Purpose: There is contradictory evidence related to the impact of ultra-marathon running on right ventricular (RV) structure and function. Consequently, the aims of this study were to: (1) comprehensively assess RV structure and function before and immediately following a 100-mile ultra-marathon in highly trained runners, (2) determine the nature of RV recovery 6 h post-race, and (3) document 12-lead electrocardiogram (ECG) changes post-exercise.
Methods: Echocardiography and 12-lead ECG were assessed in 15 competitors in a repeated measures design before and immediately after completion of the 2013 Western States Endurance Race. A subset of nine was reassessed 6 h into recovery. Standard echocardiography was used to determine RV size, function and wall stress. Myocardial speckle tracking (MST) provided peak, time to peak and temporal indices for RV longitudinal strain and strain rates (ε and SR).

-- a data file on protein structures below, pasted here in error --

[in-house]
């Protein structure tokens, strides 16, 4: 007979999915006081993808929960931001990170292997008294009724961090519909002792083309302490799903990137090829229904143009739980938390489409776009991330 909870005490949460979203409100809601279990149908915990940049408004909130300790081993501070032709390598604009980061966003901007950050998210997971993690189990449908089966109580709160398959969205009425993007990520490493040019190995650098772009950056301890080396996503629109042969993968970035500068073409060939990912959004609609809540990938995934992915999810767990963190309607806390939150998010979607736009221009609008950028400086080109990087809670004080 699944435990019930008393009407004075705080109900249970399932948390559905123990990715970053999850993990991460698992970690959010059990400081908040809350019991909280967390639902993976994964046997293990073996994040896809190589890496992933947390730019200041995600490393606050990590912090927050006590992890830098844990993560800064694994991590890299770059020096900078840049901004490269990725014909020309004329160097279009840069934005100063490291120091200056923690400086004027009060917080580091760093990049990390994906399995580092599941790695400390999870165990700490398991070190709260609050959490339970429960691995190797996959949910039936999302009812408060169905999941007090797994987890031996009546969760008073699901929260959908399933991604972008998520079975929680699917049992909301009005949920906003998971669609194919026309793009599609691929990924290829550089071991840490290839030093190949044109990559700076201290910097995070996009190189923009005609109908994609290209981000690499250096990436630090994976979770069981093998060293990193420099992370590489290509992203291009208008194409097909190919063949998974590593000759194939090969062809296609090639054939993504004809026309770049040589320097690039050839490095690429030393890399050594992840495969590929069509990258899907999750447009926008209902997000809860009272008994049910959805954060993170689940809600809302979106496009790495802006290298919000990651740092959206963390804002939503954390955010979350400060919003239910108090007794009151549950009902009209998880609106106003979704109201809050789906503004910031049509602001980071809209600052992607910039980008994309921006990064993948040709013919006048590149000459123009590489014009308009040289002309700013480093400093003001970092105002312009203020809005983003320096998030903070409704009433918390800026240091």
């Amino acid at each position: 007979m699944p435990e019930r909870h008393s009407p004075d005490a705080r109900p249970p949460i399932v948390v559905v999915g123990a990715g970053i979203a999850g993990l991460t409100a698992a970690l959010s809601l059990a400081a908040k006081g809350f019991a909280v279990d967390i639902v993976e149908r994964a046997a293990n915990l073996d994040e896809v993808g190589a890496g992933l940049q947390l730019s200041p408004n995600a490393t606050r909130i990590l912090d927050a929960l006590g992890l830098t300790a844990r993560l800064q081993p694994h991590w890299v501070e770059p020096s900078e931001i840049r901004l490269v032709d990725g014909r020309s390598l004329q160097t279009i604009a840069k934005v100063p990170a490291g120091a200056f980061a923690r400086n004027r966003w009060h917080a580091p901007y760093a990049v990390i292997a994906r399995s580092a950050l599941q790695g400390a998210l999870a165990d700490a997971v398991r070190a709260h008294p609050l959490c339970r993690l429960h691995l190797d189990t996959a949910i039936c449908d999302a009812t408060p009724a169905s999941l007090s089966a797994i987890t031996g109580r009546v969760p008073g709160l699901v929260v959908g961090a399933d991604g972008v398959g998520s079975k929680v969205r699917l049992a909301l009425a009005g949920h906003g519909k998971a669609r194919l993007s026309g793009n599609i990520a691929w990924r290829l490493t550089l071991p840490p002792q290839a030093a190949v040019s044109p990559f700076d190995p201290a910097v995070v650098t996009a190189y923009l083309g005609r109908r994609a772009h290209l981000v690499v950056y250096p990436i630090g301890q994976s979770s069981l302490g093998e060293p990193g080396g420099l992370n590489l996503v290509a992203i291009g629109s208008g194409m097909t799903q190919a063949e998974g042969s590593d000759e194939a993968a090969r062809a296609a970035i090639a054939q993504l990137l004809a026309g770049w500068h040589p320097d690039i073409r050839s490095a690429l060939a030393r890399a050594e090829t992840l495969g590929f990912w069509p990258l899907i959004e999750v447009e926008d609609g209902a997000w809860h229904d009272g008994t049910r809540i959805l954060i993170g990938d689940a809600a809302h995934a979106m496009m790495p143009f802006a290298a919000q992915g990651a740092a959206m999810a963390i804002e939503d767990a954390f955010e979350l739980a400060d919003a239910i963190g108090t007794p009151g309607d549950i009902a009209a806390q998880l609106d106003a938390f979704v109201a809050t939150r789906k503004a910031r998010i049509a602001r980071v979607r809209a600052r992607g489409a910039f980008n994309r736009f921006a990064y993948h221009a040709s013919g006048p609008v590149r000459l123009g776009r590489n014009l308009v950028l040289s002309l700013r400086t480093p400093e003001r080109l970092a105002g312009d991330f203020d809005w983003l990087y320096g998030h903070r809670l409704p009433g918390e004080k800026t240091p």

Results: RV size was increased post-race (inflow tract 14 %, outflow tract 11 %, P = 0.004 and 0.002). RV wall stress was elevated by 11 % post-race. Peak RV ε was reduced by 10 % (P = 0.007) and significantly delayed post-race (P = 0.008). Most changes in RV function persisted at the 6-h assessment. Post-race there was an increase in the prevalence of right-sided ECG changes.
Conclusions: Completion of a 100-mile ultra-marathon resulted in acute changes in RV structure and function that persisted 6 h into recovery and are consistent with sustained exposure to an elevated RV wall stress. These findings were supported by right-sided changes to the 12-lead ECG.